Ex-slave led many to freedom

Human Interest News   —   Posted on April 25, 2016

Ex-slave led many to freedom

Harriet Tubman

(USA Today, Melanie Eversley) – Harriet Tubman, the woman who will soon replace President Andrew Jackson on the $20 bill, was born into slavery but emerged as one of the leaders of the abolitionist and women’s right movements.

The news out of the Treasury Department made for an exciting day in Auburn, N.Y., outside of Syracuse, where Tubman spent the last 50 years of her life. She is also buried there.

“She’s deserving of it,” Tubman’s great-grandniece, Pauline Copes-Johnson, told USA TODAY. “What she has done and what she went through no other person has done the same.”

The 88-year-old who lives in Auburn, next to the church that Tubman attended with her second husband and around the corner from her grave site, added, “She was the woman who changed the outcome of these United States and I am very proud of her.”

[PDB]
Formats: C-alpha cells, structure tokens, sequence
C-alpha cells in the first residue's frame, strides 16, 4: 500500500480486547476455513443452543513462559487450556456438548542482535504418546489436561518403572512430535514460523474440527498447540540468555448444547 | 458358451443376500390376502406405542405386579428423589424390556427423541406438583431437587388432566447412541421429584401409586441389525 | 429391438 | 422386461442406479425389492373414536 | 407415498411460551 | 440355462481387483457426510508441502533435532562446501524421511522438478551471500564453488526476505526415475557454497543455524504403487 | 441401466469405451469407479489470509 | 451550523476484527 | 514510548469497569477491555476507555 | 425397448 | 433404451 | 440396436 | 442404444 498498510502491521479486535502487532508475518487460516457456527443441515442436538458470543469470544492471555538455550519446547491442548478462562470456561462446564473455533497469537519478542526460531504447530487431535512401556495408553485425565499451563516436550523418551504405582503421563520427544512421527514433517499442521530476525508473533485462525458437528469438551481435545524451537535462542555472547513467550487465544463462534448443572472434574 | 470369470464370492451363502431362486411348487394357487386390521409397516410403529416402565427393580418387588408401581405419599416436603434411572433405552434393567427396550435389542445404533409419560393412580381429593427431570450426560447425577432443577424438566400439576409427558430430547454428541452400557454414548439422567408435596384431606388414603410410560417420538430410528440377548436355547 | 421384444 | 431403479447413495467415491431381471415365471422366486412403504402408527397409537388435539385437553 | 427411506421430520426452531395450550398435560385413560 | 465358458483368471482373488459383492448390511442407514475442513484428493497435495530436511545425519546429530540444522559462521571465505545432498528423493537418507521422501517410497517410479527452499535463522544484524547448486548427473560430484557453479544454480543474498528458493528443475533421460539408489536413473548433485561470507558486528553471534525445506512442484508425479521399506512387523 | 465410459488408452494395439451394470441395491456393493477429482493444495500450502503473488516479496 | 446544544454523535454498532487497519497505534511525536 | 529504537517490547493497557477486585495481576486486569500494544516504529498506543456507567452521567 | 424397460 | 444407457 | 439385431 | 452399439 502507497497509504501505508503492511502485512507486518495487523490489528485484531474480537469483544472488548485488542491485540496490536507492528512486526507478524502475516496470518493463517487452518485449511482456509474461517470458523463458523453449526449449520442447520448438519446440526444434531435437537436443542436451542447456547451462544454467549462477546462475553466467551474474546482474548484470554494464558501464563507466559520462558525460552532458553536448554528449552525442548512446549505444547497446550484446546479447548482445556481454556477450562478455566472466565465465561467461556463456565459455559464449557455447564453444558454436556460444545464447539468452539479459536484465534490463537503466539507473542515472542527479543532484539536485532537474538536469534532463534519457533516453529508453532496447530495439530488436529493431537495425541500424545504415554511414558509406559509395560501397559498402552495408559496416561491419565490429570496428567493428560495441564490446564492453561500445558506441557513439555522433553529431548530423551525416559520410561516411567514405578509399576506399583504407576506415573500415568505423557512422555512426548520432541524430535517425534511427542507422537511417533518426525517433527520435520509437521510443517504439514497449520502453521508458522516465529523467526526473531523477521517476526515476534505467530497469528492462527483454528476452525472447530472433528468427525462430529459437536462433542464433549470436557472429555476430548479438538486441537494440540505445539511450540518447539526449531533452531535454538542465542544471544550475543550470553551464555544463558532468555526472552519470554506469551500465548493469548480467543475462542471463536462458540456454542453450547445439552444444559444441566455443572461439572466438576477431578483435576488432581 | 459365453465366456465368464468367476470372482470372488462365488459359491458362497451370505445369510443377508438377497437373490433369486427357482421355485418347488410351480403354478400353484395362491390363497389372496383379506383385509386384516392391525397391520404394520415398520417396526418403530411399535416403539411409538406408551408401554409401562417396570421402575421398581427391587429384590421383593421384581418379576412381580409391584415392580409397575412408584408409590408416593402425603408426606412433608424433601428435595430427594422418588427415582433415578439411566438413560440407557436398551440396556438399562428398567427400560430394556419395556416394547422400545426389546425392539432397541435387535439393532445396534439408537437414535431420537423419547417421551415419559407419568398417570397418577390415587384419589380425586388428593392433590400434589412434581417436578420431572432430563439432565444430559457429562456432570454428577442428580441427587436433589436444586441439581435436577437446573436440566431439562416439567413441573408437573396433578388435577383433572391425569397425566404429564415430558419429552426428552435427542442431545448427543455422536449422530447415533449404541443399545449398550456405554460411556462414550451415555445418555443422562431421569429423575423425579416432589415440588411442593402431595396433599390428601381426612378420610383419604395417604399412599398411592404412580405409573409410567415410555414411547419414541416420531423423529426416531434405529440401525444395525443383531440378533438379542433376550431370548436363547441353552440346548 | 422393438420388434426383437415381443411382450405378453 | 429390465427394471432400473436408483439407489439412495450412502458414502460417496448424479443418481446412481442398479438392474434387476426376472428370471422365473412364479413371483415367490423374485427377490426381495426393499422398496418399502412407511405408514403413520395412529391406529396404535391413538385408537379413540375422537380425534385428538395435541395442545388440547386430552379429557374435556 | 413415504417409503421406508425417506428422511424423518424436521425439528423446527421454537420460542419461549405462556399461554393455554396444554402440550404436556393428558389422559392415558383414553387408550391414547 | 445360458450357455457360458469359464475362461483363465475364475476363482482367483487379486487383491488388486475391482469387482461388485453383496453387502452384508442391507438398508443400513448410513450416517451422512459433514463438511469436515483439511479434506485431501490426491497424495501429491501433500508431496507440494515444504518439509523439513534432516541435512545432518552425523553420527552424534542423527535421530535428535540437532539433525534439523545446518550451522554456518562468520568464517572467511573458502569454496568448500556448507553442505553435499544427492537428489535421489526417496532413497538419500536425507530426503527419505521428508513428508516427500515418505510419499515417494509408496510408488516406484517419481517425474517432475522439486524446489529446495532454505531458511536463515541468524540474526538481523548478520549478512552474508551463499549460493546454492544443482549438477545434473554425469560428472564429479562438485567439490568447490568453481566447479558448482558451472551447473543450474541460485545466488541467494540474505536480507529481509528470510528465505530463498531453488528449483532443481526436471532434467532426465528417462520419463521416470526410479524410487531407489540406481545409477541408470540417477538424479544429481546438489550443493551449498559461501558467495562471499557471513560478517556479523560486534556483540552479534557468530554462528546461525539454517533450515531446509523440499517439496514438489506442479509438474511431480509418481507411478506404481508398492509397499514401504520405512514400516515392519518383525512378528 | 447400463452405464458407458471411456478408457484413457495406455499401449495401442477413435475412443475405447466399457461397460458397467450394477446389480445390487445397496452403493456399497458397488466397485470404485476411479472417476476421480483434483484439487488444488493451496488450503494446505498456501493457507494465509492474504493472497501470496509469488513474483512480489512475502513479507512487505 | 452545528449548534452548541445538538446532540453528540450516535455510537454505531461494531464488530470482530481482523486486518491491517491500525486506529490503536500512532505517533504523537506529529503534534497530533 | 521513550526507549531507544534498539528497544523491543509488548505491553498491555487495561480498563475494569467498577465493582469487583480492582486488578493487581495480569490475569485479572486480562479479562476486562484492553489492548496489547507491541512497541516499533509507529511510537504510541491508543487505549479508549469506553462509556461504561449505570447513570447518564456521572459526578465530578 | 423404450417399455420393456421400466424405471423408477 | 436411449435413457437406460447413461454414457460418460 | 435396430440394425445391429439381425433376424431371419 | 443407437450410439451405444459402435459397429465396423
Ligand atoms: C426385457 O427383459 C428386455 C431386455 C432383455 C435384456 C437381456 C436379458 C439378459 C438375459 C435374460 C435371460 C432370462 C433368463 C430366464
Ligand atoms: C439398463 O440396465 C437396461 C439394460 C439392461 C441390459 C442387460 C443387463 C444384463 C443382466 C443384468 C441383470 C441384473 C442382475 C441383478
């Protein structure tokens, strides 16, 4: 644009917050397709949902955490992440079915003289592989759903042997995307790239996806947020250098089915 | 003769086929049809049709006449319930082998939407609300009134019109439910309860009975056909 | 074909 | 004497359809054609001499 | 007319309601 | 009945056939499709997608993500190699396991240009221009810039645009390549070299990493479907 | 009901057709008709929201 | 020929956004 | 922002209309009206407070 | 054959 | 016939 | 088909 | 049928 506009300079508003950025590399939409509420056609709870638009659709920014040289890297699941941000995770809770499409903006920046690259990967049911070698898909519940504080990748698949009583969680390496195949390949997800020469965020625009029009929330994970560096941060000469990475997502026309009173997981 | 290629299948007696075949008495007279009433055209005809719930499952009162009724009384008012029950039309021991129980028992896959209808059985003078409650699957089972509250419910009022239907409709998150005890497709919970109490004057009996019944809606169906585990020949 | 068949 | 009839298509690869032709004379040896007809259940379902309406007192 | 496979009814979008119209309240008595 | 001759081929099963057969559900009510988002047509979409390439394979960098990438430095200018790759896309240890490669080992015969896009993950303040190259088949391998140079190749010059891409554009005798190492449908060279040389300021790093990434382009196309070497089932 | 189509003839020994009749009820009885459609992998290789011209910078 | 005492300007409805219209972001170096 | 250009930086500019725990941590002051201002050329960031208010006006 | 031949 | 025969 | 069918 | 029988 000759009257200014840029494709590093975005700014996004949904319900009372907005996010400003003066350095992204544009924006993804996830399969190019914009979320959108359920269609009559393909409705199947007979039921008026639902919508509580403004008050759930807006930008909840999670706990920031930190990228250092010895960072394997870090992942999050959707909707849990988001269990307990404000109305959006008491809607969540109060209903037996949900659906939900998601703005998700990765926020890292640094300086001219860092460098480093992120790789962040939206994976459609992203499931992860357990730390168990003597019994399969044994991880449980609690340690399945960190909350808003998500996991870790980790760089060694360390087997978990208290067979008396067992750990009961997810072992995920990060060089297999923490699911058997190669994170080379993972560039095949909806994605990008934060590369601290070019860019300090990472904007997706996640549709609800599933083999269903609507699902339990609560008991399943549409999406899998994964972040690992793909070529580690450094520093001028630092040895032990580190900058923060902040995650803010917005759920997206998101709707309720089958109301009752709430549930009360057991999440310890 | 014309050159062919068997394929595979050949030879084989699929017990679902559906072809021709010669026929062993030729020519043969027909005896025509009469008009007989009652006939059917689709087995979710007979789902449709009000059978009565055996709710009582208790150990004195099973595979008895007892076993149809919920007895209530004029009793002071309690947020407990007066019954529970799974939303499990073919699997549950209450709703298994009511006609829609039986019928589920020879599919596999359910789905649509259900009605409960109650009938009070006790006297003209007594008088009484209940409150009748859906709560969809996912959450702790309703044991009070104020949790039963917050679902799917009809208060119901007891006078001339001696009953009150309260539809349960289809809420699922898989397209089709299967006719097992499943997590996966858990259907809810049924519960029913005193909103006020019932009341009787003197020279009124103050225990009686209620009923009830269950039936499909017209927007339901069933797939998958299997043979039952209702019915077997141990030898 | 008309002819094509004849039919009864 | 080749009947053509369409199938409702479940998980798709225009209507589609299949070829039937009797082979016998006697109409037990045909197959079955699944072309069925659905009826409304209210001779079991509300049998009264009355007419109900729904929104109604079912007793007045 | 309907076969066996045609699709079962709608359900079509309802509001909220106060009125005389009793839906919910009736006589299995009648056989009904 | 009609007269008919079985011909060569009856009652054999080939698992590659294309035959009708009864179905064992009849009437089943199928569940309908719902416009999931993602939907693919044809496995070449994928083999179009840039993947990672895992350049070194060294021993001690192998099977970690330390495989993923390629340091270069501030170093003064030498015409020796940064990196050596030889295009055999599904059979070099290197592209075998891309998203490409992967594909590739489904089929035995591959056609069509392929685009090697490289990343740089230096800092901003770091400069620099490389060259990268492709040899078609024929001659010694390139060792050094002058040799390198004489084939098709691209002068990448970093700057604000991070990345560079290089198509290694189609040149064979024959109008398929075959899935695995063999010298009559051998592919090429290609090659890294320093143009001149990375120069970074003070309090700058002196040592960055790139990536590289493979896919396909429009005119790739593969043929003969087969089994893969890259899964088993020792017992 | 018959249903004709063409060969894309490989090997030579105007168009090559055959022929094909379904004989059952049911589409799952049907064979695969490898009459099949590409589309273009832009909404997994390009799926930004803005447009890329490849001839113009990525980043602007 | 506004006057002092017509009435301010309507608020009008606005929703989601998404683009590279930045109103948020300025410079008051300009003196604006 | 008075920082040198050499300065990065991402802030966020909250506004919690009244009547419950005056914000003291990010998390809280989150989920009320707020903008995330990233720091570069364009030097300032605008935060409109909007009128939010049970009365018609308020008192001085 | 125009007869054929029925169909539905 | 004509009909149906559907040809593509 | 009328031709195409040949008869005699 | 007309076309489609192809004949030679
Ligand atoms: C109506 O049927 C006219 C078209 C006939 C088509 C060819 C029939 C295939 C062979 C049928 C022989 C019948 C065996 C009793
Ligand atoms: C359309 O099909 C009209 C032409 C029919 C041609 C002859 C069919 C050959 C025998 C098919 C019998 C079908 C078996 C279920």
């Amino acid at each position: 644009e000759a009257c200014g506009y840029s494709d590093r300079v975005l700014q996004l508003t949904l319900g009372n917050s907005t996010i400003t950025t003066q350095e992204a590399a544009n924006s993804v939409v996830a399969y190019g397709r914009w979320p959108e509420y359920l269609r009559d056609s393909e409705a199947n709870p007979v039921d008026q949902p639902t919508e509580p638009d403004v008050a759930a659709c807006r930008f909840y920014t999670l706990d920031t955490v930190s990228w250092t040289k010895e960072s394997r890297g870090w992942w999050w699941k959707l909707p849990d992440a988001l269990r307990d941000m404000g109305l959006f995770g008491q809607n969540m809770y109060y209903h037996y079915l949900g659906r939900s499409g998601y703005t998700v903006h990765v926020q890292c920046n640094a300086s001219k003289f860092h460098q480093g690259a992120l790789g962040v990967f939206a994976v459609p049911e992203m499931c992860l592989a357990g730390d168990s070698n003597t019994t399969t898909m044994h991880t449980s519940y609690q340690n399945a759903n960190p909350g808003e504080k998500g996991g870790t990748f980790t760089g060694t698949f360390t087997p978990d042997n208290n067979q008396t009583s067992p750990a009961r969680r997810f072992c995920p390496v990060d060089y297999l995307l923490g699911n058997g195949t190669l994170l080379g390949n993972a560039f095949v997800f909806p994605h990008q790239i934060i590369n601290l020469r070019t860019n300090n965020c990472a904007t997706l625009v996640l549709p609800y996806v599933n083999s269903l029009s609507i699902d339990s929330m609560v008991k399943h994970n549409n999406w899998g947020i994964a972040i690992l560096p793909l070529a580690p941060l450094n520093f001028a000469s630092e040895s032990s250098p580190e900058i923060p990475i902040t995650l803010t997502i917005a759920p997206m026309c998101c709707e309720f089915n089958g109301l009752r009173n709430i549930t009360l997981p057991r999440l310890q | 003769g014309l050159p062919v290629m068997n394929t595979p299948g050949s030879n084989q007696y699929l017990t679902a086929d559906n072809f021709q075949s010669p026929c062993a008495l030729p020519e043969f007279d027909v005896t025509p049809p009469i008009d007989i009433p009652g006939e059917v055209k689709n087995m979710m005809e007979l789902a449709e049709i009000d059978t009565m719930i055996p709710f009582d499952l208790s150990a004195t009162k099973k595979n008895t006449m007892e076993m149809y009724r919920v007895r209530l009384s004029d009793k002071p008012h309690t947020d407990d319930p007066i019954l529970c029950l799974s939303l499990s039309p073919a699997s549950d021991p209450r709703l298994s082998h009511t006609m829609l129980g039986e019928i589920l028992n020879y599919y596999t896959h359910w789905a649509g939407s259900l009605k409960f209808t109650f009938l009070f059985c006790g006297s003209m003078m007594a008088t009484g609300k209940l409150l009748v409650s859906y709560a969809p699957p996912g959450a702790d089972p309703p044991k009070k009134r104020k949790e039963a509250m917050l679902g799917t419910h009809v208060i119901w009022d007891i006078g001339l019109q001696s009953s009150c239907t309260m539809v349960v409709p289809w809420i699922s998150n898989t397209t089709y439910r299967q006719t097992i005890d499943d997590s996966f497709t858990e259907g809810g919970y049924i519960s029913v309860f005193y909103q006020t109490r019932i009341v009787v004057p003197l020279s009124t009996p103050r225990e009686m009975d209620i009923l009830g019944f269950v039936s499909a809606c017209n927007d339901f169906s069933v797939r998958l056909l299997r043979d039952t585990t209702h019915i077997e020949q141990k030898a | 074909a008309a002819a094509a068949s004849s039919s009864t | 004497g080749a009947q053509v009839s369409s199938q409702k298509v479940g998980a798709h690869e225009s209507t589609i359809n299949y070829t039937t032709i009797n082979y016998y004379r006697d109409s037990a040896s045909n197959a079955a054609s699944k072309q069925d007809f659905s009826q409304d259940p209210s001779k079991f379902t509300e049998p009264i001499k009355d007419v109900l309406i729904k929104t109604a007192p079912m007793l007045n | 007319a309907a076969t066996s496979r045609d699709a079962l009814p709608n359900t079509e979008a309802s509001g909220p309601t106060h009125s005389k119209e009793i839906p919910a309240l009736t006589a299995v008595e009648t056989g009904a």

“I’m very very pleased and happy for Harriet Tubman and her family, her descendants,” Auburn Mayor Michael Quill told USA TODAY. “She had to be a very remarkable lady, Harriet was, for everything that she accomplished in her lifetime.”

Tubman grew up in slavery in Dorchester County, Maryland. Born Araminta Ross in 1822, she was taken from her parents and put to work at the age of 6.

A beating at 12 left her with a permanent seizure disorder. As a young woman she married John Tubman.

Harriet Tubman escaped with the help of a white neighbor who gave her names of people who would hide her during her travels north.

From a base in St. Catharines, Ontario, Canada, Tubman went back for members of her family and other slaves, making the trip about 20 times. They traveled at night along back roads and waterways, and Tubman would pull a gun on anyone who threatened to back out.

She organized a network of Union Army scouts and spies during the Civil War and led troops in the Combahee River expedition in a raid that freed more than 750 slaves.

In 1857, she put down roots in Auburn, New York. Resident William Seward, President Lincoln’s Secretary of State, was an admirer who had helped house fugitive slaves. He sold her the property for a small price. She is buried in the city’s Fort Hill Cemetery.

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